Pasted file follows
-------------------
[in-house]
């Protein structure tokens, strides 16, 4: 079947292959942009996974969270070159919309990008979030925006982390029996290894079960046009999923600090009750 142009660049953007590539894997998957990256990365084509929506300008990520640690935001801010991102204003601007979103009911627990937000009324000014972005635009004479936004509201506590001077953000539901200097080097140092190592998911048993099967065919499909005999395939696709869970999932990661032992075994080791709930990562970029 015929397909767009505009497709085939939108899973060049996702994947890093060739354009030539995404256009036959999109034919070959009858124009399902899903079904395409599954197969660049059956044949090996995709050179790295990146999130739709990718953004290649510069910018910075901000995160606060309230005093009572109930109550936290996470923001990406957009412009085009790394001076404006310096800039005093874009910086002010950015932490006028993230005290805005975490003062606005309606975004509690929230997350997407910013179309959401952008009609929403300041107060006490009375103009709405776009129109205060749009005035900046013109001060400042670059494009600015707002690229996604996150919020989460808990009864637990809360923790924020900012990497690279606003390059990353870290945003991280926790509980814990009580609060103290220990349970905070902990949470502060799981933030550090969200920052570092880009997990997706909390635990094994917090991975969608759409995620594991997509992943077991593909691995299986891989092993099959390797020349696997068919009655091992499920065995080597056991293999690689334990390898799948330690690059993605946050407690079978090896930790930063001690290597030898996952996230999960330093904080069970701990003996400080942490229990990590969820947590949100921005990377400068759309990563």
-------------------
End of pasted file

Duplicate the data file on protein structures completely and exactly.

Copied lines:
[in-house]
């Protein structure tokens, strides 16, 4: 079947292959942009996974969270070159919309990008979030925006982390029996290894079960046009999923600090009750 142009660049953007590539894997998957990256990365084509929506300008990520640690935001801010991102204003601007979103009911627990937000009324000014972005635009004479936004509201506590001077953000539901200097080097140092190592998911048993099967065919499909005999395939696709869970999932990661032992075994080791709930990562970029 015929397909767009505009497709085939939108899973060049996702994947890093060739354009030539995404256009036959999109034919070959009858124009399902899903079904395409599954197969660049059956044949090996995709050179790295990146999130739709990718953004290649510069910018910075901000995160606060309230005093009572109930109550936290996470923001990406957009412009085009790394001076404006310096800039005093874009910086002010950015932490006028993230005290805005975490003062606005309606975004509690929230997350997407910013179309959401952008009609929403300041107060006490009375103009709405776009129109205060749009005035900046013109001060400042670059494009600015707002690229996604996150919020989460808990009864637990809360923790924020900012990497690279606003390059990353870290945003991280926790509980814990009580609060103290220990349970905070902990949470502060799981933030550090969200920052570092880009997990997706909390635990094994917090991975969608759409995620594991997509992943077991593909691995299986891989092993099959390797020349696997068919009655091992499920065995080597056991293999690689334990390898799948330690690059993605946050407690079978090896930790930063001690290597030898996952996230999960330093904080069970701990003996400080942490229990990590969820947590949100921005990377400068759309990563």